I can’t quite agree with François Truffaut’s description of The Golden Coach as “The noblest and most refined film ever made,” but I can tell you that it’s a very fun and funny movie, thanks largely to a clever script and Magnani’s precise comic timing. I give it a B+.

Claude Renoir shot the film in three-strip Technicolor, but the heavily-scratched 35mm print screened Saturday night lacked the beautiful, saturated colors I’d come to expect from a dye-transfer Technicolor IB print. On the other hand, the colors were often inconsistent, sometimes changing within a shot–a flaw I associate (perhaps inaccurately) with IB prints. The last minute or so looked especially bad.

Update: Hours after I posted this article, PFA projectionist Seth Lorenz Mitter filled me in on the print:

I was projecting THE GOLDEN COACH last night. That was a Janus Films distribution print on color positive print stock (struck from an internegative) – I know it looked old and worn, but it wasn’t old enough to be an IB print.

Registration errors from the Technicolor three-strip printing process were very noticeable at times and I have to assume were flaws in the master material from which the internegative was made (or in the camera original itself).

The PFA screened The Golden Coach as part of the series Anna Magnani: Eternal Soul of Italian Cinema. It will screen again on Sunday, December 4, at 4:00.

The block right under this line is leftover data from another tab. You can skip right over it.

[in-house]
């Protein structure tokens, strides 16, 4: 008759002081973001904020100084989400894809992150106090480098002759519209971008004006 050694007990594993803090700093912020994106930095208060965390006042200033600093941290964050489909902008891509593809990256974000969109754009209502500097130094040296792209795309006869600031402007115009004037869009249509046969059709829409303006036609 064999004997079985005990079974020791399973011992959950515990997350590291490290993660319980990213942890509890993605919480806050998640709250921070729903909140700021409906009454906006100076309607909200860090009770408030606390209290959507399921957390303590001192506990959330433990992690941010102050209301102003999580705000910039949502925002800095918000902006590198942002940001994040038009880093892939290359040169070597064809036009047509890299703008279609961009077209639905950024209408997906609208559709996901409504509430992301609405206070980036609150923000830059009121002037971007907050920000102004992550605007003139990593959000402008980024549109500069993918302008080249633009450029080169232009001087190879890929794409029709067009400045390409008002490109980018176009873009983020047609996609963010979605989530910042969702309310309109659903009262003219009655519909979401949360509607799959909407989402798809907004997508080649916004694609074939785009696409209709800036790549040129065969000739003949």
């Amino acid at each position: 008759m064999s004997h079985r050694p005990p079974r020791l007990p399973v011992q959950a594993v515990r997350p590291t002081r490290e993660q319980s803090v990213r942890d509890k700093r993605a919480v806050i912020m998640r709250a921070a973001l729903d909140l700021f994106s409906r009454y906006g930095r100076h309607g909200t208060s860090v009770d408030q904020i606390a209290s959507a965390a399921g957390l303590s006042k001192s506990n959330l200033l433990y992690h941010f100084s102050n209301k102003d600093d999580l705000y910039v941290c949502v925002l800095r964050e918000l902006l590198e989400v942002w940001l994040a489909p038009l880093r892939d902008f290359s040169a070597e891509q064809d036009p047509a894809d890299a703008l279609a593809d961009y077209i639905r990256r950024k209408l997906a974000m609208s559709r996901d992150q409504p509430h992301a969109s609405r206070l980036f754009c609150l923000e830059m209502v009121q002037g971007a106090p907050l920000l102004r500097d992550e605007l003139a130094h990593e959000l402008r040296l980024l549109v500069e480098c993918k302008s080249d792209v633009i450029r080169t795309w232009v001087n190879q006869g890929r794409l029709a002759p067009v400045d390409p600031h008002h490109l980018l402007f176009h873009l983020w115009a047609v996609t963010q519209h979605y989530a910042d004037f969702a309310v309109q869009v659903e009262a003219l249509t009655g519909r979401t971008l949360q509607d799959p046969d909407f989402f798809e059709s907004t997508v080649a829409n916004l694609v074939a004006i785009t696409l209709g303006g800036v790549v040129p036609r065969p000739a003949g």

Do the Right Thing

I first saw Spike Lee’s masterpiece in first run. A few years later I rented the Criterion Laserdisc. I saw it again Saturday night at the PFA. It’s every bit the masterpiece I remembered. I give it an A+.

For a 27-year-old film, Do the Right Thing feels very much like the here and now. When the cops kill an unarmed black man in this 1989 film, the only difference is the lack of cellphones.

By focusing on a few blocks of Brooklyn over the course of one very hot day, Lee dramatizes and analyzes everything wrong (and a few things right) about race relationships in America. And yet the movie is touching, funny, warm-hearted, and humane. It’s beautifully written, acted, photographed, paced, and edited.

I won’t go into detail now. I’m writing a whole other article on the film, which I’ll post soon.

This is a film of bright and hot colors, and the beautiful 35mm print screened Saturday night was all one could hope for. The soundtrack was recorded and presented in Dolby Stereo Spectral Recording, an improved version of the Dolby Stereo I’ve discussed earlier. The PFA’s new Meyer sound system showed that soundtrack at its best.

Do the Right Thing was the first screening of a very short PFA series, Three Lives: Classics of Contemporary African American Cinema.

Doc Stories festival opens with Carrie Fisher and Debbie Reynolds

Quick note: Yes, I’ve been changing Bayflicks’ design a lot lately. Hopefully this one will last.

Growing up with famous parents can’t be easy–especially if your father left home for Elizabeth Taylor, and your relentlessly upbeat mother insisted that you follow in her footsteps. And then, decades later, a bunch of documentarians invade your privacy to record your troubled family.